6.  Michael Kamil, Ph.D., is Professor of Education at Stanford University.  He is Chair of the Reading Framework Planning Committee for the 2009 National Assessment of Educational Progress (NAEP)  He is also a member of the National Literacy Panel for Language Minority Youth and serves on the Adolescent Literacy Advisory Board for The Alliance for Excellent Education.  He is a member of the Carnegie Corporation Advisory Council on Advancing Adolescent Literacy.  He was a member of the National Reading Panel and the RAND Reading Study Group.  He currently serves on the Technical Advisory Boards for the National Evaluation of Educational Technology and the National Accessible Reading Assessments Projects.  His research explores the effects of computer technologies on literacy and learning and the acquisition of literacy in first and second languages.  Current research projects are funded by the California Commission for Post-Secondary Education, The Center for School Choice at Vanderbilt, and the Mid-Atlantic Regional Educational Laboratory.

  7. George Kerscher is Senior Officer of Accessible Information at Recording For the Blind & Dyslexic (RFB&D) in the USA, Secretary General for the DAISY Consortium, Chairperson of the Board of Directors for the Open eBook Forum (OeBF), and Co-chair of the Steering Council of the Web Accessibility Initiative (WAI). George Kerscher is dedicated to developing technology to make information not only accessible, but fully functional in the hands of persons who are blind and disabled. He himself is blind, and started to develop computer-based information technology in 1987. He has proven to be a tireless advocate of structured markup, such as XML, in information systems that simultaneously serve both the mainstream population and persons with disabilities. George Kerscher coined the term "print disabled" to describe people who cannot effectively read print because of a visual, physical, perceptual, developmental, cognitive, or learning disability. He believes and advocates that in the Information Age, access to information is a fundamental human right. He also believes that properly designed information systems can make all information accessible to all people, and is working to push the evolving technologies in that direction.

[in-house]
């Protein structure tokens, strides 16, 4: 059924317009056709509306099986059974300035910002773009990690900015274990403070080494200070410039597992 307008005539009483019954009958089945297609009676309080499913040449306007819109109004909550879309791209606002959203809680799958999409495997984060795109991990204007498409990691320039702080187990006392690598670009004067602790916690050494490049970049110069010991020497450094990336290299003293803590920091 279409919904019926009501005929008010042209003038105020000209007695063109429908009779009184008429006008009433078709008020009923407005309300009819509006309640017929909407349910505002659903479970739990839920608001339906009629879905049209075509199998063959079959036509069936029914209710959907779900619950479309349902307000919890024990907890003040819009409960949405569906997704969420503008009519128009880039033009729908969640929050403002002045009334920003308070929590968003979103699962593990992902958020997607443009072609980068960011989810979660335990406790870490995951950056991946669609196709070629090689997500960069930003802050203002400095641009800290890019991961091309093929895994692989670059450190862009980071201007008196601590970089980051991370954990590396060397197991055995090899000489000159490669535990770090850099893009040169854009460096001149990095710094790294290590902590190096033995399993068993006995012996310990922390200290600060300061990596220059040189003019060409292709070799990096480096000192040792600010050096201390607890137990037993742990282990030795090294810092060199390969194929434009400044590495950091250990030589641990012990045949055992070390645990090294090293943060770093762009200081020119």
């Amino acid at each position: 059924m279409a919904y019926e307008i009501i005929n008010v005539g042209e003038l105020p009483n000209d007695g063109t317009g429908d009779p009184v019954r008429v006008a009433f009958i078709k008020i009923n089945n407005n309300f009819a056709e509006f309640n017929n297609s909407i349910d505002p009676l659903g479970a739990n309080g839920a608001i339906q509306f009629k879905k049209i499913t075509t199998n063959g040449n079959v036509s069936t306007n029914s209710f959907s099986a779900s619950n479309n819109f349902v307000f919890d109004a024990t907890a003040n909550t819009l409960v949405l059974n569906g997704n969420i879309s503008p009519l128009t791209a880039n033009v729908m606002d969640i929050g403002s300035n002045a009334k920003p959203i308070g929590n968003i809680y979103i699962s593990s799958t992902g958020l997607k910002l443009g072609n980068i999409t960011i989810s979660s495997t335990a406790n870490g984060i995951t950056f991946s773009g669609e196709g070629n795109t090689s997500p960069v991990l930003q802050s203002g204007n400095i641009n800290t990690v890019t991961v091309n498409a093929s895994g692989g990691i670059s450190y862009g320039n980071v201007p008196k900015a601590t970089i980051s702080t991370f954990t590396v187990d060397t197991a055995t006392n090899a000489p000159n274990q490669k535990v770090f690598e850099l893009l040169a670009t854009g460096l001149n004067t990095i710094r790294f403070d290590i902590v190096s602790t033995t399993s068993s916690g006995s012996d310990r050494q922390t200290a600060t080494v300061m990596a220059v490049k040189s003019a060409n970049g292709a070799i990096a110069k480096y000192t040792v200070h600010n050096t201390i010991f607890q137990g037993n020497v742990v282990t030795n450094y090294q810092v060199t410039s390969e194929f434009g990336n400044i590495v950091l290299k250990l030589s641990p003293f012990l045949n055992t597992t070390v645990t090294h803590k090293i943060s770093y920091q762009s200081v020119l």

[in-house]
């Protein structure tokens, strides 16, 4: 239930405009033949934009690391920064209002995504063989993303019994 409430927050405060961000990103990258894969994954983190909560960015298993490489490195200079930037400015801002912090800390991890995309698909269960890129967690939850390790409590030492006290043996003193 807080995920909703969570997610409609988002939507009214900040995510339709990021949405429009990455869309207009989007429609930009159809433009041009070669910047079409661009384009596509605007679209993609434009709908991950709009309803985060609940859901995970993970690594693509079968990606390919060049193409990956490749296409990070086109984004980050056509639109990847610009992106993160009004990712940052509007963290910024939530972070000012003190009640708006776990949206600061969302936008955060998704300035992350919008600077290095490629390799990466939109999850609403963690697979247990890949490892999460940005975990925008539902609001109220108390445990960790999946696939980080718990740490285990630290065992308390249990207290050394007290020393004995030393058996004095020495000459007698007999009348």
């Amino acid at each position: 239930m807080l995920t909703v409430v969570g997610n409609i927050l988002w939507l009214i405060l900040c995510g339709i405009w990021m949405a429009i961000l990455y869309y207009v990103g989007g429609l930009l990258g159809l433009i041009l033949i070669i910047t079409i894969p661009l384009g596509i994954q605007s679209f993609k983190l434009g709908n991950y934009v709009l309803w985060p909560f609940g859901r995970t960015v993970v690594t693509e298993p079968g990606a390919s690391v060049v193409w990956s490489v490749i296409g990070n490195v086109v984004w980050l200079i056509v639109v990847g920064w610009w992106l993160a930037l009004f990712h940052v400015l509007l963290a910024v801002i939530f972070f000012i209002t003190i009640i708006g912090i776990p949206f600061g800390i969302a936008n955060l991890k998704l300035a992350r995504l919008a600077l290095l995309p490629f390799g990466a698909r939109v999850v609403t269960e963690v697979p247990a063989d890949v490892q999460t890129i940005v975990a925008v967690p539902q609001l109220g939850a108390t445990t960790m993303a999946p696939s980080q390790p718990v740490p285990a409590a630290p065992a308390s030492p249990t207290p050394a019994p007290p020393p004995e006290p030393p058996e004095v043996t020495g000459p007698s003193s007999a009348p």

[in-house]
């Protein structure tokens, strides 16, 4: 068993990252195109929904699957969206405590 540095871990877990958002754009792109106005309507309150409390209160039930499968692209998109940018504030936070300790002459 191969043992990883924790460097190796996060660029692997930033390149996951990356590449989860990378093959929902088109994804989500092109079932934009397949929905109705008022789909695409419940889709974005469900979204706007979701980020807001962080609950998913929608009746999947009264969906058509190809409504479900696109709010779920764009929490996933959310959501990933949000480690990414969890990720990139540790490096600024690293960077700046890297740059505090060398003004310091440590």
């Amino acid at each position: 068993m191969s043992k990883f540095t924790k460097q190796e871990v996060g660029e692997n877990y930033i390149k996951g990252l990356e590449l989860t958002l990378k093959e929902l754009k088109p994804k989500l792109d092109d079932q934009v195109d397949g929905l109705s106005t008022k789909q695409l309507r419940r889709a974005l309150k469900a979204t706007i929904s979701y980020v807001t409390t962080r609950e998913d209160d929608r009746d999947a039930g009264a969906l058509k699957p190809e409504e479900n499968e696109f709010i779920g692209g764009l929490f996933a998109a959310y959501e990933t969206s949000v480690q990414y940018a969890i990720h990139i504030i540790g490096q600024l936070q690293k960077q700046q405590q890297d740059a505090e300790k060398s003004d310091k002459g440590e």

8. Elizabeth A. Lahm, Ph.D., is the Director of the Wisconsin Assistive Technology Initiative, which is a statewide technical assistance project funded by the Wisconsin Department of Public Instruction.  Before moving to Wisconsin in 2003 she taught in classrooms for students with severe disabilities for eight years in Minnesota and California.  She received her Bachelors degree from St. Cloud State University in Minnesota and her Masters degree at the California State University at Los Angeles.  In 1988 Liz completed her Ph.D. in Special Education Technology at George Mason University in Fairfax, Virginia.  She has directed assistive technology research projects in for-profit and university settings.  Most recently she was the coordinator of the assistive technology graduate program at the University of Kentucky.  She was also Principal Investigator of several research and development projects in assistive technology, both within the Department of Special Education and Rehabilitation Counseling and the Interdisciplinary Human Development Institute at the University of Kentucky.  Liz is a RESNA certified Assistive Technology Practitioner.

  9. Don Leu, Ph.D., is the John and Maria Neag Endowed Chair in Literacy and Technology and holds a joint appointment in Educational Psychology and Curriculum and Instruction at the University of Connecticut. He is also President of the National Reading Conference. A graduate of Michigan State, Harvard, and Berkeley, Don’s work focuses on the new forms of reading comprehension and writing required to read, write, and learn with Internet technologies and instructional practices that prepare students for these new skills.  He has more than 100 research publications and sixteen books and he has given keynote addresses in Europe, Australia, Asia, South America, and North America. He is currently editing the Handbook of Research on New Literacies (Erlbaum) with Julie Coiro, Michele Knobel, and Colin Lankshear. His home page is at:  http://www.sp.uconn.edu/~djleu/